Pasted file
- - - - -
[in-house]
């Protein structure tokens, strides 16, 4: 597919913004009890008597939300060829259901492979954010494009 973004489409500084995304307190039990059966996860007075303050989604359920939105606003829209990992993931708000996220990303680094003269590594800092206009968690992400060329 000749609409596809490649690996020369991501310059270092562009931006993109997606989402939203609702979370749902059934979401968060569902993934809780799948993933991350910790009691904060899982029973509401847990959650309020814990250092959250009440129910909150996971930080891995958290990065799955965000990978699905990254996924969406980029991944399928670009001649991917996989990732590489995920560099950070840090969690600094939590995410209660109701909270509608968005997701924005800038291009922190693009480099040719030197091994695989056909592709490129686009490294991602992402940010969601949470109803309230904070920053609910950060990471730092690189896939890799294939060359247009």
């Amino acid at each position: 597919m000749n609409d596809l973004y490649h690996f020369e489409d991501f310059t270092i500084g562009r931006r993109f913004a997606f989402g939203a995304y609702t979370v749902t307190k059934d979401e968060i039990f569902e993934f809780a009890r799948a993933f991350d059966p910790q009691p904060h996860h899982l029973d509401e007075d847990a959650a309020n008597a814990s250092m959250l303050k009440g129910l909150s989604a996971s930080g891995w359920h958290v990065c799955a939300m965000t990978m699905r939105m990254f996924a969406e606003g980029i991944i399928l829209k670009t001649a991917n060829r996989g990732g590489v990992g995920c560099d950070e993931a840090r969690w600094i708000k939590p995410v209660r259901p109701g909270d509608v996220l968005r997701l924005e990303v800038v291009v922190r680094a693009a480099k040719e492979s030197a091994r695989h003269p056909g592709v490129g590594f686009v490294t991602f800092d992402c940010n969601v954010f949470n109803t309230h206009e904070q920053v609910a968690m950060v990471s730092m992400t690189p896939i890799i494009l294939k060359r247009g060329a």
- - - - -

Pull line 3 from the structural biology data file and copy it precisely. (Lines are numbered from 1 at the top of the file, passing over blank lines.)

């Amino acid at each position: 597919m000749n609409d596809l973004y490649h690996f020369e489409d991501f310059t270092i500084g562009r931006r993109f913004a997606f989402g939203a995304y609702t979370v749902t307190k059934d979401e968060i039990f569902e993934f809780a009890r799948a993933f991350d059966p910790q009691p904060h996860h899982l029973d509401e007075d847990a959650a309020n008597a814990s250092m959250l303050k009440g129910l909150s989604a996971s930080g891995w359920h958290v990065c799955a939300m965000t990978m699905r939105m990254f996924a969406e606003g980029i991944i399928l829209k670009t001649a991917n060829r996989g990732g590489v990992g995920c560099d950070e993931a840090r969690w600094i708000k939590p995410v209660r259901p109701g909270d509608v996220l968005r997701l924005e990303v800038v291009v922190r680094a693009a480099k040719e492979s030197a091994r695989h003269p056909g592709v490129g590594f686009v490294t991602f800092d992402c940010n969601v954010f949470n109803t309230h206009e904070q920053v609910a968690m950060v990471s730092m992400t690189p896939i890799i494009l294939k060359r247009g060329a």